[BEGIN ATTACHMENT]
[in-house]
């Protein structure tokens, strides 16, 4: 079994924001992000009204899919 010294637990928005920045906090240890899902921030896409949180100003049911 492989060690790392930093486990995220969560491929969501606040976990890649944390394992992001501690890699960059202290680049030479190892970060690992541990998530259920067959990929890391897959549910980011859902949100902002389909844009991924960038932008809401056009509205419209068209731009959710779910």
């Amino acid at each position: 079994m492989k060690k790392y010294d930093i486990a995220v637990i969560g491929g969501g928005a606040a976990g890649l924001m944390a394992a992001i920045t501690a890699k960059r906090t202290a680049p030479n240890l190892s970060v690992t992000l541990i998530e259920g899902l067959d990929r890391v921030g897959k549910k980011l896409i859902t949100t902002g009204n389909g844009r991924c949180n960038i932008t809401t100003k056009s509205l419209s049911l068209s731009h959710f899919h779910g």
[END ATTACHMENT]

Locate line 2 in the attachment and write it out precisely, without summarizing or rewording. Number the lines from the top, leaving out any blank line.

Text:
């Protein structure tokens, strides 16, 4: 079994924001992000009204899919 010294637990928005920045906090240890899902921030896409949180100003049911 492989060690790392930093486990995220969560491929969501606040976990890649944390394992992001501690890699960059202290680049030479190892970060690992541990998530259920067959990929890391897959549910980011859902949100902002389909844009991924960038932008809401056009509205419209068209731009959710779910």